Sunday, 23 July 2017

Book Review: The Third Squad by V. Sanjay Kumar

Book Review: The Third Squad by V. Sanjay Kumar

*Publisher: Juggernaut Books *ISBN: 9789386228314 *Genre: Fiction *Cover: Hardback *No of Pages: 268 *Price: 499 *Rating: 4/5

My view:

I really like to read crime novels, especially when there are police as a protagonist. I picked this book because the lead character is having mild Asperger’s syndrome, I have watched the movie My name is khan based on asperger’s syndrome but never read any book on it.

I think author has done a good research on Asperger’s syndrome character and then build this novel, the author having a good grip on his writing and character buildup is perfect. To be frank I really appreciated the work done by the author, its entire plot and the way he build the suspense and revealing their after is excellent.

The book is tagged as noir novel on the net, which is new for me so I picked and started reading it and then came to know that, here Karan the protagonist himself is the victim of the situation.

Now about this book, it’s a story about Karan who is encounter specialist, works under Ranvir Pratap, they all work under the tag name The Third Squad in Mumbai also Karan is suffering from Asperger’s syndrome. The story revolves between Karan, Ranvir Pratap and Nandini (Karan’s wife), the story says how asperger’s patient think, how do they react, what are their features etc. Actually I never reveal the plot of any novel, but if you have read this blurb, it will urge you to complete this wonderful novel.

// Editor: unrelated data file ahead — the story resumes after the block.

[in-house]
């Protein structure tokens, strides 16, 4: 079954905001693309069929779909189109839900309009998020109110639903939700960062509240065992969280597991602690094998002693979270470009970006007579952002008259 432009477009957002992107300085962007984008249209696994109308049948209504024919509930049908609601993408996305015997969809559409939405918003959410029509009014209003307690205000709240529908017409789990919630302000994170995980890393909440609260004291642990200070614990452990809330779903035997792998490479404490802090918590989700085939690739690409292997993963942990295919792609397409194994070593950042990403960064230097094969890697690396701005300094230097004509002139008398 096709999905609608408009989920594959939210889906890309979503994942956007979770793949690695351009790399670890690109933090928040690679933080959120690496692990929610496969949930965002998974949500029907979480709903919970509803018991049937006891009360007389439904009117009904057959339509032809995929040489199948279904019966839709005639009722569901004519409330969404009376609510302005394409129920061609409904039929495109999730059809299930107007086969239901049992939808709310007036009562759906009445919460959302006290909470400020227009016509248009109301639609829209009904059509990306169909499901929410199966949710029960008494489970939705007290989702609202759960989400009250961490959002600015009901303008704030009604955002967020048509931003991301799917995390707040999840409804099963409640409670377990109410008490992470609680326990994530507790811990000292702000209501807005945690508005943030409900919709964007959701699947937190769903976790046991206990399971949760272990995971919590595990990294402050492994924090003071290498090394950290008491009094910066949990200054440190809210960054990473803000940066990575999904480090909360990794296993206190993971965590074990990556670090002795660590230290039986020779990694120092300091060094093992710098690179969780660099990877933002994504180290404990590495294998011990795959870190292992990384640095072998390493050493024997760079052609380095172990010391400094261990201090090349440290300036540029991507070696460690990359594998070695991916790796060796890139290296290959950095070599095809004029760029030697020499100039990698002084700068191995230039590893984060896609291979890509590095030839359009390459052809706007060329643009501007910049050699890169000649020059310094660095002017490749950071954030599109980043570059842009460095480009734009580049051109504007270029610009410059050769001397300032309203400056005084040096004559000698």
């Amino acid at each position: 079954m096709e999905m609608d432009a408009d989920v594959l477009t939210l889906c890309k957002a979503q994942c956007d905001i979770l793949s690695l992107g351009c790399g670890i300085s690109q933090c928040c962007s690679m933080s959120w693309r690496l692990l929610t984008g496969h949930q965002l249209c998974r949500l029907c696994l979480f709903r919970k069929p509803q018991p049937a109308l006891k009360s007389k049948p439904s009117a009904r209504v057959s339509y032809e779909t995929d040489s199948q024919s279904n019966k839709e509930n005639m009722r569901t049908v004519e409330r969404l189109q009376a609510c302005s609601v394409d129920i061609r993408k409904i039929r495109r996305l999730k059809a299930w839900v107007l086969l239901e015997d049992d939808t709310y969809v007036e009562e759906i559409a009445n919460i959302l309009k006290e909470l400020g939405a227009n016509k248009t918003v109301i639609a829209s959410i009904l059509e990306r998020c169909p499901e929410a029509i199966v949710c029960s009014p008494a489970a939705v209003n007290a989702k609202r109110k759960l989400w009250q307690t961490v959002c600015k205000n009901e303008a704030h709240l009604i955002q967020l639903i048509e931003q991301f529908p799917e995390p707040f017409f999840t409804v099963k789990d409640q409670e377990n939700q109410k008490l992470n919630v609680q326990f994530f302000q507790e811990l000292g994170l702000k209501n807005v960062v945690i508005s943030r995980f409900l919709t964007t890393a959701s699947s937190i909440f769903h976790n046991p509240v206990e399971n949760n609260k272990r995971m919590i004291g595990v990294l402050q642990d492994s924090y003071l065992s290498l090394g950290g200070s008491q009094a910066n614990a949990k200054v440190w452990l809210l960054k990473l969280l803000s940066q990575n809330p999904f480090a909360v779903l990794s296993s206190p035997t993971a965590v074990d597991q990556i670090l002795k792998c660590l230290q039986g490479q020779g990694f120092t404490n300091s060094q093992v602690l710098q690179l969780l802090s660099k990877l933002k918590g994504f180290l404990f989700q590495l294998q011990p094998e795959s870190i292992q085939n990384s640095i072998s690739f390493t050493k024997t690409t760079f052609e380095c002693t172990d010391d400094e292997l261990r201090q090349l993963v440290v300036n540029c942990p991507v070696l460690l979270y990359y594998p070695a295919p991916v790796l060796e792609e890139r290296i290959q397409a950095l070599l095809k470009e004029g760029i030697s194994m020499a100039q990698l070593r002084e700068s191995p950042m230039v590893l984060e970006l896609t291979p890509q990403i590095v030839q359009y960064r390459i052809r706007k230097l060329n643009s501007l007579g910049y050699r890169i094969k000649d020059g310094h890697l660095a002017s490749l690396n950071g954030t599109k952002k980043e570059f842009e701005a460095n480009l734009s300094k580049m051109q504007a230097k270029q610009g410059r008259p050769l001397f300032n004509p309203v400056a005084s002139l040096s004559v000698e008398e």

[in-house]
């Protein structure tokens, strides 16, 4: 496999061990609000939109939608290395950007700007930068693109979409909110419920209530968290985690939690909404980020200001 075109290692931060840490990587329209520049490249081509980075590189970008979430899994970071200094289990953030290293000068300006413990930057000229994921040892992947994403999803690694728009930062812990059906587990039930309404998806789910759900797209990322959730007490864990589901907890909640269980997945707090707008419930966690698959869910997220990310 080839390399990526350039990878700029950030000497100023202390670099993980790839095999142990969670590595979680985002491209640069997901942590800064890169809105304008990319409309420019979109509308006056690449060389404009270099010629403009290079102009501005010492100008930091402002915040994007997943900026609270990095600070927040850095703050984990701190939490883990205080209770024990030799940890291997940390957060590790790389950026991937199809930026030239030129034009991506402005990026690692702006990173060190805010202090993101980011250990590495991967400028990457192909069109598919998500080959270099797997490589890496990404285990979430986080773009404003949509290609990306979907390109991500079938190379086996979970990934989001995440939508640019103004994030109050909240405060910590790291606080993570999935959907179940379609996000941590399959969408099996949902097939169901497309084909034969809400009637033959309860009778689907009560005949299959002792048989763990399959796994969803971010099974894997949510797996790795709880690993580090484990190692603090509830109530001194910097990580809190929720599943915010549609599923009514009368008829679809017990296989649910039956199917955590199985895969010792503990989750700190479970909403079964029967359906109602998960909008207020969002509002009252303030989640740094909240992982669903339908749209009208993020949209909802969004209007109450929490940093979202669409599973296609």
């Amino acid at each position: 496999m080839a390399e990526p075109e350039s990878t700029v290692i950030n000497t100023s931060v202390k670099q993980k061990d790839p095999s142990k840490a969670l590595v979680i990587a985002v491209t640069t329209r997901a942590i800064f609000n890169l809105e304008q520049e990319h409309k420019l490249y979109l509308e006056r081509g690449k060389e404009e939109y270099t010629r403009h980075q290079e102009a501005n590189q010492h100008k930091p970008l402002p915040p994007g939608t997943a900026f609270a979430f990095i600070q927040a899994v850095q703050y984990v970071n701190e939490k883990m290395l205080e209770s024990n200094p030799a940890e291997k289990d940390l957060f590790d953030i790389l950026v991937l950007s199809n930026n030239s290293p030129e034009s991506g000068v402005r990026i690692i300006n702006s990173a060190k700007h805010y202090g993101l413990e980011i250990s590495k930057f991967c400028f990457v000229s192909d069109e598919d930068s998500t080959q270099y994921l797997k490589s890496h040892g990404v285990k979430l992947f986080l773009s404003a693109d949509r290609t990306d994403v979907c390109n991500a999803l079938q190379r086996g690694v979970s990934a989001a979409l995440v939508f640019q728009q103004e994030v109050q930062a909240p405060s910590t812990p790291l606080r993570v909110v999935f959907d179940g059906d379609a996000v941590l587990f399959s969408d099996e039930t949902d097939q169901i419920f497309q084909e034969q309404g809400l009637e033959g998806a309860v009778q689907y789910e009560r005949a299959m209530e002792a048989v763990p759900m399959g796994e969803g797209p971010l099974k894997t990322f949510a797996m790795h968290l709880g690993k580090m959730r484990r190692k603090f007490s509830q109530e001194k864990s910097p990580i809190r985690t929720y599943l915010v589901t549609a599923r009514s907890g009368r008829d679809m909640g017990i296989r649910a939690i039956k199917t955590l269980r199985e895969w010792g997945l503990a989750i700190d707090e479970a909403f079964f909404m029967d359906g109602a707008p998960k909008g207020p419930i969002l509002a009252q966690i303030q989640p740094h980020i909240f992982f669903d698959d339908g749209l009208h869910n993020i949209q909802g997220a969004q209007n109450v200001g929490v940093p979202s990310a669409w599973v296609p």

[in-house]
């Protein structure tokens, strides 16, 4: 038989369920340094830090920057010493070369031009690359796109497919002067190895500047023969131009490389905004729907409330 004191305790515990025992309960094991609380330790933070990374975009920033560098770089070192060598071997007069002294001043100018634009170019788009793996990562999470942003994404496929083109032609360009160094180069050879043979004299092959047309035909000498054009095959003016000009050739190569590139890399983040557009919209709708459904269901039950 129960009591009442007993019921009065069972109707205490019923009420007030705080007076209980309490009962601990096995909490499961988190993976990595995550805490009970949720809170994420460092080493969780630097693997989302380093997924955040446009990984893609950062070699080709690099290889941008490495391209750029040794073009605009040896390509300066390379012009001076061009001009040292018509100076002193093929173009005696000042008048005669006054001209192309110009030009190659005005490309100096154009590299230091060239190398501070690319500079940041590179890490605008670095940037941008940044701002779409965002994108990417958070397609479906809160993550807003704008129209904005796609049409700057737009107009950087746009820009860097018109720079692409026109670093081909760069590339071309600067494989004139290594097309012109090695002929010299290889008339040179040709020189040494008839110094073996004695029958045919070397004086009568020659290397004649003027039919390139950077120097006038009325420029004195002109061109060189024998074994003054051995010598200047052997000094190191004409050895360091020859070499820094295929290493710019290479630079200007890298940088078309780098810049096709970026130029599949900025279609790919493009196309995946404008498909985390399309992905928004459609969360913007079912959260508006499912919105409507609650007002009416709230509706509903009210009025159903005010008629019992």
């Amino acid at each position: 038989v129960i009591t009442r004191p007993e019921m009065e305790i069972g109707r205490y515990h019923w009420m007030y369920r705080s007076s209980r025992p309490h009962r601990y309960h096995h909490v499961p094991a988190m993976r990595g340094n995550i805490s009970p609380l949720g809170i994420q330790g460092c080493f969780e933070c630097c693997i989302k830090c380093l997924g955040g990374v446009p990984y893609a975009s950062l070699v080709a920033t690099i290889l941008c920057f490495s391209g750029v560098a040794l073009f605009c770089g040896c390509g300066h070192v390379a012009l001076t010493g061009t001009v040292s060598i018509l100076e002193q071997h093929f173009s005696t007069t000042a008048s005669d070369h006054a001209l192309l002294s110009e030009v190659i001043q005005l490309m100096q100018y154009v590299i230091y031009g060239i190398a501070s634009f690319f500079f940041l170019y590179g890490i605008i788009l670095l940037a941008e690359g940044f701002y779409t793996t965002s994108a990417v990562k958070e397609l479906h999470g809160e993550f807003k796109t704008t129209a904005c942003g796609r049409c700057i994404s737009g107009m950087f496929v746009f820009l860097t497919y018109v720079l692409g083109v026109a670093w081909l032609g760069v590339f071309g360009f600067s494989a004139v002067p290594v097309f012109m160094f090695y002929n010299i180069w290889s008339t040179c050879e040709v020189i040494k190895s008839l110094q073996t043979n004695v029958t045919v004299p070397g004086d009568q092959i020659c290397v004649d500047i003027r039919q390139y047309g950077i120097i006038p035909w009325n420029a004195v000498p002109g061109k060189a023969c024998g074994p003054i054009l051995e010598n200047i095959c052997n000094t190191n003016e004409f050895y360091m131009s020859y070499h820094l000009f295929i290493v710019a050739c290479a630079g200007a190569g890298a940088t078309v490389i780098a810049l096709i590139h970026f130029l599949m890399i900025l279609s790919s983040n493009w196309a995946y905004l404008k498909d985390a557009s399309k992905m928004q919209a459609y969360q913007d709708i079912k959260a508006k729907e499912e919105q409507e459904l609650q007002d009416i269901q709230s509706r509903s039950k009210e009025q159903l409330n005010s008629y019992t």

What I loved in the book: Nandini’s character, very mature and interesting also the scenic description of Bombay is awesome.

I highly recommend this novel to crime, mystery, suspense lovers and to those who wants to read on human psychology.

**I received a copy from Juggernaut Books in exchange for an honest and unbiased review**


Karan is an expert sharpshooter who never misses his mark. He belongs to a police hit squad formed to only commit encounter killings. All members of his squad fall somewhere along the autism spectrum. Karan, who has been diagnosed with mild Asperger’s syndrome, is notorious for his ruthless precision and efficiency in carrying out these assassinations. But gradually even his impenetrable fa├žade begins to crack. He has a difficult choice to make: should he continue to blindly follow orders from his superiors, regardless of their moral standing, or should he take matters into his own hands and do what he believes to be right?